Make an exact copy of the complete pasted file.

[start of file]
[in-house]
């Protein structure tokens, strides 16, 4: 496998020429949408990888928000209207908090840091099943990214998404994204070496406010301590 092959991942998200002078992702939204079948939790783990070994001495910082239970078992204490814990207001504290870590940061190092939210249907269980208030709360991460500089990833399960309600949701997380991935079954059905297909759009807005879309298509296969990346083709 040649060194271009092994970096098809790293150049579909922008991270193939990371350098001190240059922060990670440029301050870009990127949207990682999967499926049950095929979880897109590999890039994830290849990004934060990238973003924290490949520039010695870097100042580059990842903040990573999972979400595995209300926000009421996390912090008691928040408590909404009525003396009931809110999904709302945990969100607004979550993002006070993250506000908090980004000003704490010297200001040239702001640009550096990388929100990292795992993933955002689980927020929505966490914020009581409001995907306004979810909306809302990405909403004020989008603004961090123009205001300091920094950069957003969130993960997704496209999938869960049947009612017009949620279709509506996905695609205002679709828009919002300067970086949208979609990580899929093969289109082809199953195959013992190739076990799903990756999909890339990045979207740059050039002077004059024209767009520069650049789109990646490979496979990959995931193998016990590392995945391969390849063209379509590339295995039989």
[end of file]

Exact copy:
[in-house]
């Protein structure tokens, strides 16, 4: 496998020429949408990888928000209207908090840091099943990214998404994204070496406010301590 092959991942998200002078992702939204079948939790783990070994001495910082239970078992204490814990207001504290870590940061190092939210249907269980208030709360991460500089990833399960309600949701997380991935079954059905297909759009807005879309298509296969990346083709 040649060194271009092994970096098809790293150049579909922008991270193939990371350098001190240059922060990670440029301050870009990127949207990682999967499926049950095929979880897109590999890039994830290849990004934060990238973003924290490949520039010695870097100042580059990842903040990573999972979400595995209300926000009421996390912090008691928040408590909404009525003396009931809110999904709302945990969100607004979550993002006070993250506000908090980004000003704490010297200001040239702001640009550096990388929100990292795992993933955002689980927020929505966490914020009581409001995907306004979810909306809302990405909403004020989008603004961090123009205001300091920094950069957003969130993960997704496209999938869960049947009612017009949620279709509506996905695609205002679709828009919002300067970086949208979609990580899929093969289109082809199953195959013992190739076990799903990756999909890339990045979207740059050039002077004059024209767009520069650049789109990646490979496979990959995931193998016990590392995945391969390849063209379509590339295995039989």